Week two took the cohort to the rolling Adelaide Hills, where their new knowledge was expanded upon at Hillgrove Resources Wheal Ellen prospect. The Zn-Ag prospect dates back to the 1850s and was an excellent location for the group to practice a variety of exploration methodologies.

    Activities included geochemical soil sampling and a range of geophysical data collection methods including resistivity, induced polarity (IP), gravity, ground penetrating radar (GPR) and transverse electro magnetics (TEM). Students learnt about traditional geological mapping from Callum Fullelove (Mount Isa Mines) and Michael Belperio (Newmont) and discussed the challenges facing exploration geology today from the inspiring Phil McFadden (UNCOVER).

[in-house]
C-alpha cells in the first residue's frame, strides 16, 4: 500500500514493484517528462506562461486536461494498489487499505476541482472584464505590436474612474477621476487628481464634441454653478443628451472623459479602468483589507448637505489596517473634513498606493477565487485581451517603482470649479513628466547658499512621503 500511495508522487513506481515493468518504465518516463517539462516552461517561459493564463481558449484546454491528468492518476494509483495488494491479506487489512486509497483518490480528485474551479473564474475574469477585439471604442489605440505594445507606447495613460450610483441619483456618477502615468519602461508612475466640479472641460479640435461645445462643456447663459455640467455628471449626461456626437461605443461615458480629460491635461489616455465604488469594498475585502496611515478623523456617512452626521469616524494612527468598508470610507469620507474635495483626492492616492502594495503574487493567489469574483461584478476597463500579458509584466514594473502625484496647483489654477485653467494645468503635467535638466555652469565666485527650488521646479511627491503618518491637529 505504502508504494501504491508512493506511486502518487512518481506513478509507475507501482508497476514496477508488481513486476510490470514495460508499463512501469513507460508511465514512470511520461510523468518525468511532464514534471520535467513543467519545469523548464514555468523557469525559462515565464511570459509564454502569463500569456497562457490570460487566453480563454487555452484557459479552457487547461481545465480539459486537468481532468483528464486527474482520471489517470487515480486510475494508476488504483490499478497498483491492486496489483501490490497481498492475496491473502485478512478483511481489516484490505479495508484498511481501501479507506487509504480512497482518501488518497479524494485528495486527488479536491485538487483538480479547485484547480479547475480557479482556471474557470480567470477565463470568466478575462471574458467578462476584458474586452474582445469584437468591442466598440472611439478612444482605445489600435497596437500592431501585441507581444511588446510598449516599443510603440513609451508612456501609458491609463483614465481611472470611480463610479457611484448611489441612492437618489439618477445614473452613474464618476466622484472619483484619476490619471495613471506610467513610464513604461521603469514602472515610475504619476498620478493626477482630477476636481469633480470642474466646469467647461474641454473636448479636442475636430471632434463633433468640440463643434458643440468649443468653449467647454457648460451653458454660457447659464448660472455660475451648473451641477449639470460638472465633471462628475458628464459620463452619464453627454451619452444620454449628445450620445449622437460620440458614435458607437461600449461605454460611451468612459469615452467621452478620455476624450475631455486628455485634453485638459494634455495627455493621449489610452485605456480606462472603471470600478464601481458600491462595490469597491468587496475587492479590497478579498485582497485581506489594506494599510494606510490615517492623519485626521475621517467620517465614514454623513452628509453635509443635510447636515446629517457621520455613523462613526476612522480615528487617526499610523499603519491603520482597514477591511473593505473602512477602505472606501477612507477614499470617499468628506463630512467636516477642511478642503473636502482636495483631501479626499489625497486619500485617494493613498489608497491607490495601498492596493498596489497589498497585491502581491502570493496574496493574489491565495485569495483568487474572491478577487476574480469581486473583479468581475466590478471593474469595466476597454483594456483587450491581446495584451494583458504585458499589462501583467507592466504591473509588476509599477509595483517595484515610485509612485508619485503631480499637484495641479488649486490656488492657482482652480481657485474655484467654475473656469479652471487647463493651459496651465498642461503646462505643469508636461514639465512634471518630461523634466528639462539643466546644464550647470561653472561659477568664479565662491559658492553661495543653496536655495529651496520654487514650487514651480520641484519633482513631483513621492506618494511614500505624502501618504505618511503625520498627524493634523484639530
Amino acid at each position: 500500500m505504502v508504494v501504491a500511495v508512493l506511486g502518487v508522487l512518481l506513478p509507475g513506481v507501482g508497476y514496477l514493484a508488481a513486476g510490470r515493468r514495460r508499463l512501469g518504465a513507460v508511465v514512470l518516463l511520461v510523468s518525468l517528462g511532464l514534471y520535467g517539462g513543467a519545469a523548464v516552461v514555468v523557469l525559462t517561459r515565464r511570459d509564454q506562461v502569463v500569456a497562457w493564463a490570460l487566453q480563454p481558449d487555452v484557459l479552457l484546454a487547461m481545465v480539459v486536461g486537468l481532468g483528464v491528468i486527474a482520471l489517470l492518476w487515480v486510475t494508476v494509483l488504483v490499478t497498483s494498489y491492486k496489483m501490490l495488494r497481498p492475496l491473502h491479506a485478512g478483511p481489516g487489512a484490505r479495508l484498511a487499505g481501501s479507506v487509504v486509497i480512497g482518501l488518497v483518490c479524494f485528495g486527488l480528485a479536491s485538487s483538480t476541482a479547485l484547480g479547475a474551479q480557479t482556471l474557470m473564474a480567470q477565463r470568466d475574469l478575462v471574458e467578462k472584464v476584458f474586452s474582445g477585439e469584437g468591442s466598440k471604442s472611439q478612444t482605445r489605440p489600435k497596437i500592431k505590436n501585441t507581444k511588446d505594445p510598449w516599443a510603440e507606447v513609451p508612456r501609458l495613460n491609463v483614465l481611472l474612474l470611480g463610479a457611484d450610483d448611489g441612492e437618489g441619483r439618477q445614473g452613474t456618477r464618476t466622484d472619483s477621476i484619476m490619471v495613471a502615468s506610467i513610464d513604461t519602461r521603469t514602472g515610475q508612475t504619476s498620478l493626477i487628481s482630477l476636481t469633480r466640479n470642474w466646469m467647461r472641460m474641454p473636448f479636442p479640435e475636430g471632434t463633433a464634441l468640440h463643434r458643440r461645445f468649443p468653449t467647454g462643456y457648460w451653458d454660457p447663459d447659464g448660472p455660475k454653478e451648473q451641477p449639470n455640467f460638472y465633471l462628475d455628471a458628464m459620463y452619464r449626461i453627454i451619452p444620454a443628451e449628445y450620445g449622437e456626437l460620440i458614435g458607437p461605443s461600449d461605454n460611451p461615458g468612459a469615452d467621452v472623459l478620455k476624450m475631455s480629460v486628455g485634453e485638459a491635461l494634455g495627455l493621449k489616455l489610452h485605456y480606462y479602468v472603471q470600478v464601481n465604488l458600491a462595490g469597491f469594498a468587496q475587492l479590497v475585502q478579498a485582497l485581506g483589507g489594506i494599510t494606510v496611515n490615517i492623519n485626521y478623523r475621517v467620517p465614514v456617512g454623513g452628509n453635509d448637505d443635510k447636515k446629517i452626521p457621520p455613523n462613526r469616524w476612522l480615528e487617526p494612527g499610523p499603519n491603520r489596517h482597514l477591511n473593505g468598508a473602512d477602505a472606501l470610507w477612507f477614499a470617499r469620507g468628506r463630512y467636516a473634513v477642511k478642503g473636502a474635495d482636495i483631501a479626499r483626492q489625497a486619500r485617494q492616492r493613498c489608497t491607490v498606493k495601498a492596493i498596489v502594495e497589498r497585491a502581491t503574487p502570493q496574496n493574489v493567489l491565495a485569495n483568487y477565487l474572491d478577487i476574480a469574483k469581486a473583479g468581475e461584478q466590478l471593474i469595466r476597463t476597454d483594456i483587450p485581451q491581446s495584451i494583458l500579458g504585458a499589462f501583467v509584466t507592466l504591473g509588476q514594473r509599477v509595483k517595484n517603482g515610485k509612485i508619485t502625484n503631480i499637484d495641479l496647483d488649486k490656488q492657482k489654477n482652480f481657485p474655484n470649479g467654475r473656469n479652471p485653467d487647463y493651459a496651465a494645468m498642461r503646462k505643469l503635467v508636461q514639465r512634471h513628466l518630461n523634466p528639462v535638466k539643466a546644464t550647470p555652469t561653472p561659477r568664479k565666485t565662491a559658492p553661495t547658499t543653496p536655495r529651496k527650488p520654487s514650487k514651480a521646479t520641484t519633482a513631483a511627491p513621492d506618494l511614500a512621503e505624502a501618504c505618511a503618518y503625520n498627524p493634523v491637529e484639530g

The students were also given an exciting demonstration and talk on drone mapping by Steve Micklethwaite (Monash University). An additional day core logging at Kanmantoo Mine, hosted by Hillgrove Resources, reinforced logging skills gained in the first week and exposed the group to more exciting mineralised rocks. The week also included a field trip to Hallett Cove, where heavy rain failed to dampen Carmen Krapf’s (GSSA) spirits when educating us on the history of the unique location.
    the NExUS group had the opportunity to network with professional geoscientists .

    The week was topped off by an entertaining day at the South Australian Exploration and Mining Conference (SA EMC) where the NExUS group had the opportunity to network with professional geoscientists and listen to a range of excellent presentations on the South Australian minerals industry.

  • Week three

    Week three highlights